Visions of Sugarplums…

Sugarplums, Free Motion Quilting, LKennedy

Good Morning, Quilters!

Does anyone know what a sugarplum is?

Would you be surprised that it often contains caraway or cardamom--and that one historian described making them as “one of the most difficult and tedious methods in craft confectionary…”??  Read more HERE–a very enjoyable article!

Sugarplums, Free Motion Quilting, LKennedy

This little quilt was really a pleasure to create with Candy Stripes,  Twisted Ropes and Spirals.

Binding it…slightly tedious, though I love hand sewing…Machine stitched on the front and hand stitched on the back–(I still haven’t found any better way!)

Sugarplums, Free Motion Quilting, LKennedy

” Even today, when the original referent for sugar plum has faded into the historical mists, we still recognize its meaning: the excitement, the pleasure, the childlike wonder of Christmas, all in the shape of a little sugar plum.”

–Samiri Kawash

May YOUR week be filled with the childlike wonder of Christmas!


PS…All tutorials, images and information are the property of Lori Kennedy at The Inbox Jaunt and are intended for personal use only.  Feel free to re-blog, pin or share with attribution to The Inbox Jaunt.  For all other purposes, please contact me at  Thanks!

15 thoughts on “Visions of Sugarplums…

  1. Ha! Just read the article…..interesting. Much of what was produced as those hard sugar coated bits have been eliminated for our own safety!! What? (you say!) Yes. Those smaller concrete coated decorations have resulted in chipped/broken teeth and a choking hazard so, here in the US, the wisdom of the FDA (and other such protective agencies) has seen fit to protect us from such holiday mishaps. (Remember those silver dragees of years ago??? Looked similar to little silvery ball bearings and labeled “For decoration only. Do not ingest.”). Ah yes……the holidays are a “mine field” of lurking dangers!!!!! LOL LOL LOL!!!!!!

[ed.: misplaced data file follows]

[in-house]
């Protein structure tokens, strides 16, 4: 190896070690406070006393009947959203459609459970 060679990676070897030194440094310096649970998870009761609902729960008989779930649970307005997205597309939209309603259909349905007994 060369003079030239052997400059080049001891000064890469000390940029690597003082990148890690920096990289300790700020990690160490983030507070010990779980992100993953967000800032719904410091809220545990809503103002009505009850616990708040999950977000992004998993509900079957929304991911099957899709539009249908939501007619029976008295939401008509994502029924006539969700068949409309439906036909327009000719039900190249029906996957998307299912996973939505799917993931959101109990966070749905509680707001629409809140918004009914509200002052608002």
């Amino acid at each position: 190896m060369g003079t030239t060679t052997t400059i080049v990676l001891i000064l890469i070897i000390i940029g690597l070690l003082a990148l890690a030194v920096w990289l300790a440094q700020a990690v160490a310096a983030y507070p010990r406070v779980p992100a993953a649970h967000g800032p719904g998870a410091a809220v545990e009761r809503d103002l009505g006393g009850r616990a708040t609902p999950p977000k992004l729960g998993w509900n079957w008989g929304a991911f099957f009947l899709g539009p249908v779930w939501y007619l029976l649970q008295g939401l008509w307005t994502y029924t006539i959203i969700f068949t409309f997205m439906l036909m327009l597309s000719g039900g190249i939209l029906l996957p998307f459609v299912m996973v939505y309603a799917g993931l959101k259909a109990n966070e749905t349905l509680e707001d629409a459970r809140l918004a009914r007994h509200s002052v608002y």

2. Hi Lori, I’m new to your blog and love it! Cute article and love your little quilt. I really can’t find a better way of binding than yours either. I’ve tried but the stitching is never where it’s supposed to be on the other side! So I wait until evening when my cats and I are ready to snuggle and then I do binding or whatever hand sewing I have. We’re all happy that way 🙂
    Have a wonderful Holiday!!

  3. Lori, you are always such a source of information! Love the story and always look forward to our quilting techniques. I’ve learned so much from these “little” lessons. Also love your AQS articles. Keep on challenging us.

  4. Love the quilt. Your tutorials make it all look easy. Question, do you have a tutorial for the little squiggles in between the twisted ropes?

  5. Hi Lori. This is my first attempt at replying! but I follow your website faithfully and absolutely love all your beautiful FMQ. I thought I would pass along another binding option. Have you ever tried a flange binding? I’m a big fan of the look of piping so this technique really appeals to me. I don’t know how to provide a link but if you go to the Missouri Star Quilt Company website, Jenny has a wonderful tutorial on flange binding for a baby quilt. I can really see some of your gorgeous vase quilts framed with a beautiful pop of color that the flange provides. Thanks again for sharing all your talent and inspiration. Merry Christmas.

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